Early Data Shows Plasma Transfusions Make COVID-19 Patients' Recovery More Likely: Study

In the weeks after the study had started, half as many patients who received the plasma had died as compared to those who received no transfusions

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There may be new hope for patients hospitalized with severe cases of COVID-19, as early data shows that transfusions of convalescent plasma can aid in recovery.

According to a new study published Friday from the Ichahn School of Medicine at Mount Sinai in Manhattan, the percentage of positive outcomes for those who received the plasma was noticeably higher than those who did not.

For the study, 39 patients hospitalized at Mount Sinai — who were among the very first in the country to undergo the plasma transfusions — were compared to a retrospectively matched group who did not get the transfusion, but had required the same amount of oxygen through high-flow oxygen or intubation.

Two weeks after receiving the plasma donation from someone who recovered from COVID-19 and had the antibodies, the conditions of nearly a quarter (24.3 percent) of those who didn't receive plasma had worsened, compared to just 18 percent of those who did.

As of May 1, half as many patients who received the plasma had died as compared to those who received no transfusions. Additionally, nearly 72 percent of the plasma receivers had been discharged, slightly higher than the almost 67 percent of those who did not get plasma who were discharged.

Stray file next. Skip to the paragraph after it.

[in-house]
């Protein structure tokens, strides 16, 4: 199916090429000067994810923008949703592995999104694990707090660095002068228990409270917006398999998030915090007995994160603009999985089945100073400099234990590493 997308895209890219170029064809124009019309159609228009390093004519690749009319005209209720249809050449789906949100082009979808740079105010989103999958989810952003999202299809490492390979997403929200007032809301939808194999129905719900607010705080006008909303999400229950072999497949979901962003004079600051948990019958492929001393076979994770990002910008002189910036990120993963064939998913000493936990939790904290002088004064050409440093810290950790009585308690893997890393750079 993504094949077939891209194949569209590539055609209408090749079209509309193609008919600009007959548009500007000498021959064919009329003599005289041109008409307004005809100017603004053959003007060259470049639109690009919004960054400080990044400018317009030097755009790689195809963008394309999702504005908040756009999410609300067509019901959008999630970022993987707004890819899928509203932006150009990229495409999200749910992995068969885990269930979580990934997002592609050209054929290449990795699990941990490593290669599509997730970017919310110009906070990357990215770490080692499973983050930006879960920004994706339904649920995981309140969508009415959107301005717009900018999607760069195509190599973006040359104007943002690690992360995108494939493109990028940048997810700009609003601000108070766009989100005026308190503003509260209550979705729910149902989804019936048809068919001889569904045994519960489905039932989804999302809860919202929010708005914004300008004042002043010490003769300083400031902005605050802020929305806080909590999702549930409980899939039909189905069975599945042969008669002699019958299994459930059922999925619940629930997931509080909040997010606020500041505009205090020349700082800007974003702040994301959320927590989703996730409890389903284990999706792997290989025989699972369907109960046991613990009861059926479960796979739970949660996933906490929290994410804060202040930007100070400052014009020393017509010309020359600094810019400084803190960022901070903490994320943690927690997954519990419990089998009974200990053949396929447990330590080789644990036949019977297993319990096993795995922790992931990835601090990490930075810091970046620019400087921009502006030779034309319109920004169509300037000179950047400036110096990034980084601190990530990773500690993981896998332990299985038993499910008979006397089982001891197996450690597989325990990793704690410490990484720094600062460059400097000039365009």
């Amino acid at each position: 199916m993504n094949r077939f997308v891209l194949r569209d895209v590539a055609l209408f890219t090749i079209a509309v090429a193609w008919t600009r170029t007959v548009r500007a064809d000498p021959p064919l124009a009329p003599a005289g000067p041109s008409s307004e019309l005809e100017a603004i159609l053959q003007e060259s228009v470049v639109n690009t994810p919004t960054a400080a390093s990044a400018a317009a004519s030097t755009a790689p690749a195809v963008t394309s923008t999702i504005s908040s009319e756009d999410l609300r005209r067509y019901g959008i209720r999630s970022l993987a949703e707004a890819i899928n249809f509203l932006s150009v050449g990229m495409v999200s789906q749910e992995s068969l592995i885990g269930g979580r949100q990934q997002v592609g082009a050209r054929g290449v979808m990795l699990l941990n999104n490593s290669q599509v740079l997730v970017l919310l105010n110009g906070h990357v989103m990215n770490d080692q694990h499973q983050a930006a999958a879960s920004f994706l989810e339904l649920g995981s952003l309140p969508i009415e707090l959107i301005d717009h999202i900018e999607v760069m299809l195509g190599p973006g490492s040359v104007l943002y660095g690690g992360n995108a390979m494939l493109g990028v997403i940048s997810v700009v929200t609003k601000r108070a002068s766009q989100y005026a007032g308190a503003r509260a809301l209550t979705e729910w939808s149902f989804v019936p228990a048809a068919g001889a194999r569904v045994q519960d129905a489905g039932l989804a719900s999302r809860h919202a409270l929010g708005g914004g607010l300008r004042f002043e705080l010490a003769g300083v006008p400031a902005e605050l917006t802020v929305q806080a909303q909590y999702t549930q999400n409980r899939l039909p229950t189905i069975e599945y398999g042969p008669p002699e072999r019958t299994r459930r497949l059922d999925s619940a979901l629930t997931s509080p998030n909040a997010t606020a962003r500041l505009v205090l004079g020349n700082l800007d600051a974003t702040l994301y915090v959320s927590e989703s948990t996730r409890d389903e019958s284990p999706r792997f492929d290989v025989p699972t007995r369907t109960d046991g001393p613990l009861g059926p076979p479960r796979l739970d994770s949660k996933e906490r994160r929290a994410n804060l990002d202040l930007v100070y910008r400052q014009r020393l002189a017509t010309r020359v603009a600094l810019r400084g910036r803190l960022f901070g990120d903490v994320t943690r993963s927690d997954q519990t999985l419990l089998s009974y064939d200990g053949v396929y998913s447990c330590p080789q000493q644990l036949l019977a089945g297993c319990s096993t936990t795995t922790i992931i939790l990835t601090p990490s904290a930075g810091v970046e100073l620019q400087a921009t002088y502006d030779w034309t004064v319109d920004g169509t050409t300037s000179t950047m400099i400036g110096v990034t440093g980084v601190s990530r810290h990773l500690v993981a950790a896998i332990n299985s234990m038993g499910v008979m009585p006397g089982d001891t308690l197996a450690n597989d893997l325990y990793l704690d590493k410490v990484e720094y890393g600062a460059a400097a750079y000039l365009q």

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The groups were matched up using a series of baseline demographics and comorbidities like age, gender, smoking status, and presence of illnesses such as obesity, diabetes, COPD or sleep apnea. Also compared were lengths of stay and health conditions (heard and respiratory rates, blood pressure, etc.).

Mount Sinai acknowledged that while the study was not as large as other prospective, randomized, placebo-controlled studies, it does offer some information regarding how effective the plasma may truly be — which also depends on the quality of the plasma itself.

“The efficacy of passive antibody transfer relies heavily on the quality of the donor convalescent plasma,” said Dr. Judith Aberg, Professor of Medicine at the Icahn School of Medicine at Mount Sinai and an author of the study. Aberg said the school created and used a test that takes plasma and can identify "only those convalescent donors with the highest plasma antibody levels. We are profoundly grateful for the generosity of thousands of anonymous residents of the tri-state area who recovered from COVID-19 and then volunteered to donate convalescent plasma for the benefit of others.”

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Dr. Sean Liu, another author on the study, said that despite the difficulties face by everyone amid the coronavirus pandemic, the study presents "a step forward."

More studies will have to be done to more precisely determine how effective plasma donations transfusions can be, but the study offers some good news regarding an illness of which there is still not vaccine or cure.

"We are encouraged that our initial assessment offers evidence in support of convalescent plasma as an effective intervention, while remaining mindful that additional studies are needed to confirm these findings and draw more definitive conclusions in different populations," said Dr. Nicole Bouvier.

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